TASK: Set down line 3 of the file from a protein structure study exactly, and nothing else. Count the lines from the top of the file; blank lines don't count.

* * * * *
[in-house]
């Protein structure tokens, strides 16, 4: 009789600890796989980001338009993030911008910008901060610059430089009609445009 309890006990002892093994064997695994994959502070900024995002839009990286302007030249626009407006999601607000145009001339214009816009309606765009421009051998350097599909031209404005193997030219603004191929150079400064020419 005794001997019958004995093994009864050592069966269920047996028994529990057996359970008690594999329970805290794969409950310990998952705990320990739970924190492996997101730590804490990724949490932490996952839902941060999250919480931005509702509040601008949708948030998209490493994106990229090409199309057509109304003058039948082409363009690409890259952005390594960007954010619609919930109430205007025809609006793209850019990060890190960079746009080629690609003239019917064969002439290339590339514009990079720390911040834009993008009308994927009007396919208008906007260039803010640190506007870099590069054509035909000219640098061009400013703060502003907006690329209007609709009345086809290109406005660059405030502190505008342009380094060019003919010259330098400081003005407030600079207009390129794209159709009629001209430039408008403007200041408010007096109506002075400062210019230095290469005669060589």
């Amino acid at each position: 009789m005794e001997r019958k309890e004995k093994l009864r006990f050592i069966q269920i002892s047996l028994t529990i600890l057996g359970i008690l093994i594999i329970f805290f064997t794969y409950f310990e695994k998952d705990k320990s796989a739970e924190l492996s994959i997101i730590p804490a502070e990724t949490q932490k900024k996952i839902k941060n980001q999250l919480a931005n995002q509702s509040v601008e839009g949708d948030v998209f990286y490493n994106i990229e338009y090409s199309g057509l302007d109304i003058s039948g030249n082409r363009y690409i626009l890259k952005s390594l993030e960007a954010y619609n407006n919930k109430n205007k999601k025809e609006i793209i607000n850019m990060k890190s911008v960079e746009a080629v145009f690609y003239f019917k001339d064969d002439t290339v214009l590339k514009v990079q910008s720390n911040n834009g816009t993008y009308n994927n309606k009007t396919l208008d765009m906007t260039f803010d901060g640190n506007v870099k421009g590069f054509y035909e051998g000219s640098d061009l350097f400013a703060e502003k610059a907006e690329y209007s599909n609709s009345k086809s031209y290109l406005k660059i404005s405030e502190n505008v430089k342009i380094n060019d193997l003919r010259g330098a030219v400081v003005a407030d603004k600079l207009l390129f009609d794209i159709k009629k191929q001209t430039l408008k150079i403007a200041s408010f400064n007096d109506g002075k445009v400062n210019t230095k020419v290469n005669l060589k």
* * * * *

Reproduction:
């Amino acid at each position: 009789m005794e001997r019958k309890e004995k093994l009864r006990f050592i069966q269920i002892s047996l028994t529990i600890l057996g359970i008690l093994i594999i329970f805290f064997t794969y409950f310990e695994k998952d705990k320990s796989a739970e924190l492996s994959i997101i730590p804490a502070e990724t949490q932490k900024k996952i839902k941060n980001q999250l919480a931005n995002q509702s509040v601008e839009g949708d948030v998209f990286y490493n994106i990229e338009y090409s199309g057509l302007d109304i003058s039948g030249n082409r363009y690409i626009l890259k952005s390594l993030e960007a954010y619609n407006n919930k109430n205007k999601k025809e609006i793209i607000n850019m990060k890190s911008v960079e746009a080629v145009f690609y003239f019917k001339d064969d002439t290339v214009l590339k514009v990079q910008s720390n911040n834009g816009t993008y009308n994927n309606k009007t396919l208008d765009m906007t260039f803010d901060g640190n506007v870099k421009g590069f054509y035909e051998g000219s640098d061009l350097f400013a703060e502003k610059a907006e690329y209007s599909n609709s009345k086809s031209y290109l406005k660059i404005s405030e502190n505008v430089k342009i380094n060019d193997l003919r010259g330098a030219v400081v003005a407030d603004k600079l207009l390129f009609d794209i159709k009629k191929q001209t430039l408008k150079i403007a200041s408010f400064n007096d109506g002075k445009v400062n210019t230095k020419v290469n005669l060589k």